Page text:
I’m going to set the scene for you…
I’m smiling as I write this. Lunch was a few hours ago, but I feel like my food baby will stick around until tomorrow. I can hear the clanger of cutlery so dinner must be soon, I smell noodles, not sure I want to eat just yet though. So, I write.
It’s a few hours until my 35th birthday, last year I spent the majority of it travelling over the Tasman Sea as I made my way to Melbourne. My book was almost finished, in fact I added another chapter. The truth is that we never really know great sadness, or happiness, until we get there. Then another moment comes along that may surpass it - what seemed like the end of the world (or the giddiest of heights), well, isn’t forever.
I’m trying to live in the moment, for the best moments are now.
Black bags in a heap
There is a level of sadness when you find yourself throwing away photographs. Having bridged the gap of film and the digital era, I know that once I’ve thrown away these photographs...they’re gone. When you hit delete, there are ways to recover the file if you are quick enough, or smart enough to Google the right instructions at the time anyway.
What am I talking about? My wedding photos, the albums, they’re now somewhere I can’t touch ever again.
Photographs are the snapshot of a memory, and what I was throwing away were great memories...from that time at least. Faces of youthful optimism that thought forever is forever, yet looking at it from the other side, I don’t blame or begrudge her happiness. I was her after all, and yes, we were happy in those photos.
I sat on the concrete floor of my storage shed and went through the albums. The photos and albums were our wedding gift from his aunty and uncle after all. I had this conversation with his aunty a few months ago - I asked for her blessing to let them go. She gave it, and with love. I thanked her, but it still took me a few months to overcome that feeling of anxiety that I really can move on. No, that I am moving on.
It was a split second decision to take the CD out of the black bag, I don’t know why, but I did. So, somewhere in a plastic storage box are digital files of that day. I’m OK with that.
You can’t reverse engineer relationships
Life fascinates me, I like to know how things work. Not in the overly technical nuts and bolts sense, more about how you can work backwards to learn how the finished product connects to the seed. That fascinates me, not the seed or the finished product, but the actual process.
That curiosity has served me well, though not so much in my love life. I’ve learned that I could read and learn about people as much as I needed to satiate that thirst for knowledge - relationships aren’t meant to be reverse engineered.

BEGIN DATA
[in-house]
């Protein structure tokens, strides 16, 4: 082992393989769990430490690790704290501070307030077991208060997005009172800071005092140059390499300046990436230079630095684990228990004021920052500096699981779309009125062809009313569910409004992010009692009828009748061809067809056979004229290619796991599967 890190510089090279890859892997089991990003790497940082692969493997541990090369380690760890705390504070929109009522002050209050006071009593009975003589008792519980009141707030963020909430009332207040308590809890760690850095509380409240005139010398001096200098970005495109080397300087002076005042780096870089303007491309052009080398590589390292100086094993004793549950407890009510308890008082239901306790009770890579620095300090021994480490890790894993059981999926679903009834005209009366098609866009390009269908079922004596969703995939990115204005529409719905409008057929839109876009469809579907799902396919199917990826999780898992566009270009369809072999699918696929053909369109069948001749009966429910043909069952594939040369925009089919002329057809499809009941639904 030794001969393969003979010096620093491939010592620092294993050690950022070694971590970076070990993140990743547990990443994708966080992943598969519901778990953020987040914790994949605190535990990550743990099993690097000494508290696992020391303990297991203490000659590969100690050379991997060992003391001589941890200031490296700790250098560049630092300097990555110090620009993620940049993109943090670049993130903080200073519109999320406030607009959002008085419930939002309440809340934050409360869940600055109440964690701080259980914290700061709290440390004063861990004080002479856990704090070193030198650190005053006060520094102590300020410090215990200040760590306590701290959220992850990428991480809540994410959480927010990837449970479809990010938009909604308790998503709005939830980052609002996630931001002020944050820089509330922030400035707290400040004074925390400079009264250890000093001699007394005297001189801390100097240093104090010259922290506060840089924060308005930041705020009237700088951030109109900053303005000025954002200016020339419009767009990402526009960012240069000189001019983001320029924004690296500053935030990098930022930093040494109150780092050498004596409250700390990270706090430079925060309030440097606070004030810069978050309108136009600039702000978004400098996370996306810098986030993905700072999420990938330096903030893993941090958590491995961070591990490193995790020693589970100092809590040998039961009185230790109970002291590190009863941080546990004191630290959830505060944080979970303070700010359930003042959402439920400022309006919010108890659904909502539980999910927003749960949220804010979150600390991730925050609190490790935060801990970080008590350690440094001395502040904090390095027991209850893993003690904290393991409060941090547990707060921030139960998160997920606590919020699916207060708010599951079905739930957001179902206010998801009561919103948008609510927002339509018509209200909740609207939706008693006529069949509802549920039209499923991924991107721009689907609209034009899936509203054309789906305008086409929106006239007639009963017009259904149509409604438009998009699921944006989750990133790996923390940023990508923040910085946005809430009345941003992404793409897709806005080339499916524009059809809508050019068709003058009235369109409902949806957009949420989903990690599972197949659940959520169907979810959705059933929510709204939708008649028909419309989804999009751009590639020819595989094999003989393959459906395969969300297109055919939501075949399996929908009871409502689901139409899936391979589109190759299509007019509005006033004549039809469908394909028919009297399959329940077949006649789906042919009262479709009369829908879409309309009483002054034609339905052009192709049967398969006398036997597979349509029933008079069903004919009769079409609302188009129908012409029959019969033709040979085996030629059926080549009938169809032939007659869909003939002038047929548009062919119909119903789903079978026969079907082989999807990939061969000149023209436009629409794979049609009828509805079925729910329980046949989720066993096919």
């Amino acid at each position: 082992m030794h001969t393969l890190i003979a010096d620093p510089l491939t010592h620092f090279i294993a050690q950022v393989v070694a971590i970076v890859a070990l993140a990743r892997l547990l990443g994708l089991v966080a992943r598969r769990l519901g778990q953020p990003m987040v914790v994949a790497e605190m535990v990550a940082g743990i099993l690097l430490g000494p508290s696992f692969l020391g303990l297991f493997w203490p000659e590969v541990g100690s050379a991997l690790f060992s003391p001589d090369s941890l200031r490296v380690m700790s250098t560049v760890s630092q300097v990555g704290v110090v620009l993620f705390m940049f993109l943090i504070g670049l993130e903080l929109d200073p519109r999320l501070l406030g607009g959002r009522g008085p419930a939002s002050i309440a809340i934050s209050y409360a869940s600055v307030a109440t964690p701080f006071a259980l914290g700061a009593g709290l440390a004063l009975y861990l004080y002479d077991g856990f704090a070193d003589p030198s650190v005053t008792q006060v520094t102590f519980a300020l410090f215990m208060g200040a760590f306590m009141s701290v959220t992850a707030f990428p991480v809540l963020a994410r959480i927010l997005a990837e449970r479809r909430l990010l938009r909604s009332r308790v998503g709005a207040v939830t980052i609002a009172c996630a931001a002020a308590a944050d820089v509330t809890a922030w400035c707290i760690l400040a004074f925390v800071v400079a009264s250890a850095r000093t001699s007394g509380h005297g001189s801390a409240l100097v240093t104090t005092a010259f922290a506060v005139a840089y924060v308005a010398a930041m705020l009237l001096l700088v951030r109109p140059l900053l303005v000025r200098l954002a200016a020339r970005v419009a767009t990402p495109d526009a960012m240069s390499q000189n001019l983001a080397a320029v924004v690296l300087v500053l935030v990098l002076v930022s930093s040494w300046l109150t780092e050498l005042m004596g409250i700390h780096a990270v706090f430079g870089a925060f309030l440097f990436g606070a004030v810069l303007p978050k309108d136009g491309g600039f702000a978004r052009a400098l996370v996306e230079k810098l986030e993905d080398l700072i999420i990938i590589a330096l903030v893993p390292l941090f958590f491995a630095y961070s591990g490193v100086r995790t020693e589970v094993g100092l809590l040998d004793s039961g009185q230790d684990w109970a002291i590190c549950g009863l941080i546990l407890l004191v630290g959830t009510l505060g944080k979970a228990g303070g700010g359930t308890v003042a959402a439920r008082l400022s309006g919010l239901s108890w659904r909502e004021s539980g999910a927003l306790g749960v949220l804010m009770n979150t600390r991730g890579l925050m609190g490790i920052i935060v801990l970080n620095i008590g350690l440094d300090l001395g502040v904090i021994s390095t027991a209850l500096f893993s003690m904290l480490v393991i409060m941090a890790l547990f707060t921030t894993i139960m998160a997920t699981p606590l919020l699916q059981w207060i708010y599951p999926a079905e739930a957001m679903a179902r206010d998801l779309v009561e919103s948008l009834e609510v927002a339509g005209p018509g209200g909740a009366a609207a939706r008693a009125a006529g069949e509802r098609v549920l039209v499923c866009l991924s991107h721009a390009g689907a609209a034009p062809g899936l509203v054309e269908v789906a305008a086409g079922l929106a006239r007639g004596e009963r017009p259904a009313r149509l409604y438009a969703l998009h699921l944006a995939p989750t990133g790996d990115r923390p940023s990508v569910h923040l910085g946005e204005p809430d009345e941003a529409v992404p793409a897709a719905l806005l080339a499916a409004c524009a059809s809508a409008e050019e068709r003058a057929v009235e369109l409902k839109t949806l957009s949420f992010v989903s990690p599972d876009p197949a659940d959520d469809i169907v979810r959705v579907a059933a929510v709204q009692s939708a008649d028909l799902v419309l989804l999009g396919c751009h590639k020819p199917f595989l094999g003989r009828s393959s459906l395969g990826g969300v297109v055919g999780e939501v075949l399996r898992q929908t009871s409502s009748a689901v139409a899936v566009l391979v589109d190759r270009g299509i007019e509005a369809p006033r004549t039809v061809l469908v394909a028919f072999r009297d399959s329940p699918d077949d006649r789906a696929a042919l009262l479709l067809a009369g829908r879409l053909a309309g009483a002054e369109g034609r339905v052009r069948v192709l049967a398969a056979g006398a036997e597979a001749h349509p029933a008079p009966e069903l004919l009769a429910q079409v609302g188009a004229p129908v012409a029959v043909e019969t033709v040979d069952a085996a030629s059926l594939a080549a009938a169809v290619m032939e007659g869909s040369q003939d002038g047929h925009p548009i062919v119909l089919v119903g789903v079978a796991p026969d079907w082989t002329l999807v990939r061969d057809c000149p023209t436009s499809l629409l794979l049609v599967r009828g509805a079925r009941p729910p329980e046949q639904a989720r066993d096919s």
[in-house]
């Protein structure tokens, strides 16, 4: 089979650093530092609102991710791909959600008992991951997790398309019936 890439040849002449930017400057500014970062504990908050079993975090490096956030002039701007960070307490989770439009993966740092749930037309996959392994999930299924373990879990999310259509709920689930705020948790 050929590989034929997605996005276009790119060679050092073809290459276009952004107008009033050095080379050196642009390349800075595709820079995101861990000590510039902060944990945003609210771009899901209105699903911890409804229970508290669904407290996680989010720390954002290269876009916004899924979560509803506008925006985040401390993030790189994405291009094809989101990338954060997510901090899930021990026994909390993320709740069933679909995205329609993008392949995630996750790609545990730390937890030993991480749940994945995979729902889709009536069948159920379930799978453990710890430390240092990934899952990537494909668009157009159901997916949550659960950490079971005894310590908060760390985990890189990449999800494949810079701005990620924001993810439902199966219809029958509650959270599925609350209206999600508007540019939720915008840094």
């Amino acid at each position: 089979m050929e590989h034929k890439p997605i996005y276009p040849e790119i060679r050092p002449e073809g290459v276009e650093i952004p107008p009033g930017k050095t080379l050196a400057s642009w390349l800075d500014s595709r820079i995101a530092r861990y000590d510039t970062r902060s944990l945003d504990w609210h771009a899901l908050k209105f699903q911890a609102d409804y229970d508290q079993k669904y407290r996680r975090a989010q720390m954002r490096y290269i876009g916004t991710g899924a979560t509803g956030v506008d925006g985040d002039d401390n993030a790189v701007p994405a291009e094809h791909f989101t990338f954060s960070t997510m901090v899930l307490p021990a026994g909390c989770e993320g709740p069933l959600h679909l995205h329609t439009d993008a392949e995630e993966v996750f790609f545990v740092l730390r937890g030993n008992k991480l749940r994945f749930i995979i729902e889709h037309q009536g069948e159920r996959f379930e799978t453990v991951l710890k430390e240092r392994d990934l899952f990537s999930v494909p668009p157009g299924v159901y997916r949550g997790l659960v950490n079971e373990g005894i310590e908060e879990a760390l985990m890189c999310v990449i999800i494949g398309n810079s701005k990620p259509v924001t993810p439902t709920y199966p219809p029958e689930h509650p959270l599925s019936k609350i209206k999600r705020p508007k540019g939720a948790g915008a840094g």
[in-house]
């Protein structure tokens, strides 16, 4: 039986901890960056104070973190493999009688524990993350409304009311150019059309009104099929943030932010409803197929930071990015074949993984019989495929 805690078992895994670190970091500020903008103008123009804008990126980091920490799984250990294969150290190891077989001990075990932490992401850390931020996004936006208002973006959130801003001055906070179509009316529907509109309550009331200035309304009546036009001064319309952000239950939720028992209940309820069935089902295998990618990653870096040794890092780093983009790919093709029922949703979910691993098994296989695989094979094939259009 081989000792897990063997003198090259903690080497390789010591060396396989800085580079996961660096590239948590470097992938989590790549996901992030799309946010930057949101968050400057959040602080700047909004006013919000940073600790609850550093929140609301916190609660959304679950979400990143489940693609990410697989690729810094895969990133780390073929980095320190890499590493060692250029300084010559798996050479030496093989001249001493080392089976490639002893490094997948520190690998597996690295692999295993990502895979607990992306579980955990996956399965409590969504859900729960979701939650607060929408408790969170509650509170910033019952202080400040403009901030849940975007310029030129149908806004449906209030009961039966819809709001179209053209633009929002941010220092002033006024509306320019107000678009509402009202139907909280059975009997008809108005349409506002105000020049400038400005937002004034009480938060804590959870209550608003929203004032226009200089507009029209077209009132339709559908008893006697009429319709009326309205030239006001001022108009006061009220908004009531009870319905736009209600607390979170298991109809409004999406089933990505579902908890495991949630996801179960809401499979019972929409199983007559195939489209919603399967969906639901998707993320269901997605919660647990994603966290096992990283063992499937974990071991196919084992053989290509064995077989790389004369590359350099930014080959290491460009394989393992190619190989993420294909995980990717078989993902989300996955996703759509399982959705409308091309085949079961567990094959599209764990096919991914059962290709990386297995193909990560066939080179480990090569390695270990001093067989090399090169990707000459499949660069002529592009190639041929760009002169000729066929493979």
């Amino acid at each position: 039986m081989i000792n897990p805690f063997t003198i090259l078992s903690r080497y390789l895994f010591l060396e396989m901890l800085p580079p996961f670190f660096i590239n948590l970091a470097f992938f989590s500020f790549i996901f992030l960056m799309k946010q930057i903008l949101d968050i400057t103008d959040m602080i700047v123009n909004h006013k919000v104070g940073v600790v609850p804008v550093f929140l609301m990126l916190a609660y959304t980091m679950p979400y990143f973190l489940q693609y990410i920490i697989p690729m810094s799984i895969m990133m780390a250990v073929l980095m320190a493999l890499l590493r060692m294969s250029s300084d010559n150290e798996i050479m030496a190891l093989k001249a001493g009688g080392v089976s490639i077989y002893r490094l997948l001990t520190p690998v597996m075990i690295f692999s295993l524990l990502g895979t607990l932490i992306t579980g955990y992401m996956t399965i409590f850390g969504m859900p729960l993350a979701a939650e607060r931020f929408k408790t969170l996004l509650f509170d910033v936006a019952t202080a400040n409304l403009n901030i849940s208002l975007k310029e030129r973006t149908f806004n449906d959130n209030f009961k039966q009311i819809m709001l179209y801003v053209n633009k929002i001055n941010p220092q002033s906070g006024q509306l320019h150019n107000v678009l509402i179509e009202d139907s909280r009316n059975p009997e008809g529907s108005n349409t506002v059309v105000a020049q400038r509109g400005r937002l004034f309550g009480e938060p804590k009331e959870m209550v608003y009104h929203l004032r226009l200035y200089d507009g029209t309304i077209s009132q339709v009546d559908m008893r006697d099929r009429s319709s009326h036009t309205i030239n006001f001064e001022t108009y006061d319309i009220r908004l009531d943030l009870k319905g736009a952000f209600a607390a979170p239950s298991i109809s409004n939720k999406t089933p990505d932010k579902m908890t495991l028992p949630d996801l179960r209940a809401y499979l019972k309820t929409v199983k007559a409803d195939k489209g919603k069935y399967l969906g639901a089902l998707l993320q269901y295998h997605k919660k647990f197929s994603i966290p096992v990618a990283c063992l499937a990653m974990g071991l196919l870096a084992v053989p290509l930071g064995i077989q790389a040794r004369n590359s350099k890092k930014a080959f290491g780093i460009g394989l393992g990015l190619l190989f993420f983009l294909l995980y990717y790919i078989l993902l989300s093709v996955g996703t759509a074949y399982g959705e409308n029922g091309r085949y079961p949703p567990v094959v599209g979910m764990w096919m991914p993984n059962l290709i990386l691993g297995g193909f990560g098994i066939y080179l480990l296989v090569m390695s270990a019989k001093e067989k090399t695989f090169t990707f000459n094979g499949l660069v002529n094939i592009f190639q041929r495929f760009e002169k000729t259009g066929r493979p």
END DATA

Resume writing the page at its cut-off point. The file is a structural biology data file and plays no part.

Reverse engineering, in its simplest definition means to take apart or analyse a product or method to essentially make it better. So, why can’t we do that for relationships? Each relationship is unique - in the people, your stage in life, the environment...how can you replicate all those infinite variables? Not only that, reverse engineering requires an end product, a predicted outcome.
Can you take lessons from past relationships, learn from them, so you can be better in the next one? Definitely. Actually, I recommend it.
Be brave little one
I’ve been a hermit for the last month. Dating hasn’t been on the radar, not hating on men, I’ve just been really enjoying my own company. I realised something that hadn’t occurred to me before, I’ve never lived by myself (except when I’ve travelled overseas). When I finally moved out of my parents’ home at 26, I moved in with my now ex-husband, and when we separated, I moved back in with my parents.
This is also the first time in a long time I’ve felt like I can be myself - not to live up to what I thought other people expected me to be. How many live our lives trying to be someone else’s opinion of ourselves? Sadly, probably a lot more than people want to admit.
My friends, Sam and John, gave me these silver hair clips with an arrow on each one. They said it was so that a part of them would travel with me overseas, to join me on my adventures. Everytime I wear one, I’m reminded of how far I’ve come, and to focus my energy on treating life as my greatest adventure.
I often write about romantic relationships, or my lack of, then one day I realised that maybe this gravel road I’m walking down is the Universe’s way of slowing me down - to understand what really matters and what I value. As I stand at this fork in the road, I finally know.
There have been so many times I’ve created stories in my head of what role I thought that guy I was dating needed to play in my life. They say that when you’re too busy seeking that one thing you think you want, you can miss out on something better. I’ve walked away from nice guys because all I saw were barriers, because let’s face it, our imagination is nothing compared to the Universe. Letting go is about quieting the ego, you know, a bit of woozah, and saying, OK I really don’t have all the answers and I’m OK with that.
So, what do I wish for on my birthday? I’m wishing for courage - the courage to say I’m sorry. To that guy I walked away from, because I got scared, because I couldn’t see beyond the barriers. To thank him for the lessons. I’m smiling as I write this. This may sound weird, but it actually feels good to know I got this one wrong.
Oh, be brave little one. Be brave.
Oh, Be Brave Little One. Be Brave. is an extract from my second book to be released circa 2019, and the sequel to STUCK - Friends, Lovers & The Obscurity of In Between (May 2017).